Land and Water Regional Plan


New rules and regulations are being proposed to protect Otago’s precious waterways for future generations.

There will be rules and regulations that would be region-wide. 

There will also be rules and regulations that would be specific to certain areas of Otago.

Join the kōrero on the proposed direction of the Land and Water Regional Plan to care for Otago’s lakes, rivers and streams, and guide the activities that impact them.

Add your voice to the draft Plan with ORC and Kāi Tahu.

Get involved

Read all about the draft Plan and the proposed new rules and regulations, then:

Most important: Give your feedback

Let us know your thoughts on the draft Plan in a short online feedback form. This form is available until 11.59pm, Monday, November 6 2023.

We recommend that you read the proposed rules and regulations and attend a drop-in session or an online discussion before giving your feedback.


Where we are in the process

Draft Land and Water Regional Plan timeline

Find a drop-in discussion (kōrero)



Owaka Memorial Community Centre, 3 Ovenden Street

Wednesday, 4 October

11am-2pm or 3pm-6pm



Maniototo Golf Club, Tyrone Street

Monday, 9 October




Lake Wānaka Centre, 89 Ardmore Street

Monday, 16 October

11am-2pm or 3pm-6pm


Millers Flat

Millers Flat Hall, 1665 Teviot Road

Wednesday, 18 October

11am-2pm or 3pm-6pm



Cross Recreation Centre, 18 Glasgow Street

Thursday, 5 October

11am-2pm or 3pm-6pm



Coronation Hall, 99 Gordon Road 

Monday, 9 October




Cromwell & Districts Presbyterian Church, 10 Elspeth Street

Tuesday, 17 October

11am-2pm or 3pm-6pm



Ophir Peace Memorial Hall, 55 Swindon Street

Friday, 27 October

11am-2pm or 3pm-6pm


Join an online discussion



Online meeting link is here

Add a reminder to your calendar now

Friday, 6 October




Online meeting link is here

Add a reminder to your calendar now

Tuesday, 10 October




The Plan's status

Proposed new rules in the Land and Water Regional Plan (LWRP) for Otago will give new, comprehensive direction for managing land and water resources in the region. The plan is required in New Zealand law, replacing an outdated Otago Regional Council planning framework that is no longer fit for purpose. The Government’s National Policy Statement on Freshwater 2020 gives effect to new protection for our waterways.

Our planning now must prioritise Te Mana o te Wai, a national policy emphasising that the health of our waterways must come first, above other needs. This national directive applies to all waterways in New Zealand. Our Otago draft plan is one of the first in the country heading towards public notification and a subsequent submission and hearings process from June 30, 2024. Parts of the plan will have legal effect at this time.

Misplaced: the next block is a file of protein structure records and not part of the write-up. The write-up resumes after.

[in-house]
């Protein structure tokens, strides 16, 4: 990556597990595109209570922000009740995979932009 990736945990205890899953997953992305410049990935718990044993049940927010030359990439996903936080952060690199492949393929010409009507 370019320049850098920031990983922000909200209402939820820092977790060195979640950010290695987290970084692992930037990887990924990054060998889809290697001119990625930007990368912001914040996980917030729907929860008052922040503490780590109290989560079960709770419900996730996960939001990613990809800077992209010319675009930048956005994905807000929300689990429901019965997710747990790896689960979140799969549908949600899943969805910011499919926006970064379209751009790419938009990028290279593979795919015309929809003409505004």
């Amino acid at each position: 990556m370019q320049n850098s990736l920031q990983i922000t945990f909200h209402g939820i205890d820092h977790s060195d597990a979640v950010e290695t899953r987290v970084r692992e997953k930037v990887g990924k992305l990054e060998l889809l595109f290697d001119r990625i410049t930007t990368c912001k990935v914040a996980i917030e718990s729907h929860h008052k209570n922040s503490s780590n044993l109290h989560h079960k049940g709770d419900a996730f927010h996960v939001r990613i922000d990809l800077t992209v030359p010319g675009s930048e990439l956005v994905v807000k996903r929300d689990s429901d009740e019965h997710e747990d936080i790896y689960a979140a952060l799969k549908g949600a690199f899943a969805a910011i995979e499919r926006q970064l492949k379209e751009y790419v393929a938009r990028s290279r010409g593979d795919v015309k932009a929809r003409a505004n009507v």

Give your feedback

The public engagement between September and November 6 involves communities who use and care about Otago’s lakes, rivers, and streams and who may rely on them for their well-being. Share your thoughts on the draft Plan online. The feedback form is available until 11:59pm, Monday November 6, 2023.

You can read the proposed changes and share your feedback in other ways as well:

  • Come along to a drop-in session near you, ask questions and speak with councillors and staff


  • Join an online discussion



The journey so far

We began this journey in 2019 when the Minister for the Environment asked the Otago Regional Council to prepare a new Regional Policy Statement and Land and Water Plan. Previous planning rules and regulations were no longer deemed fit to provide protection for Otago’s waterways and surrounding environment.

Between 2020 and 2022 we engaged with our community around the visions and values people wanted for our waterways and the land affecting them in this new, more in-depth Plan. We also spoke with communities about actions that would help us reach positive environmental outcomes – these were that Otago's freshwater and land activities need to be:

  • Healthy for plants, animals, and people and look after our region for future generations
  • Safe for activities like swimming
  • Beneficial for activities like fishing
  • Sustainably managed; and
  • Respectful of cultural and historical places.


Proposed new rules and regulations (provisions) have now been drafted, with mana whenua Kāi Tahu. This Plan will align with a government goal to improve freshwater quality within one generation.


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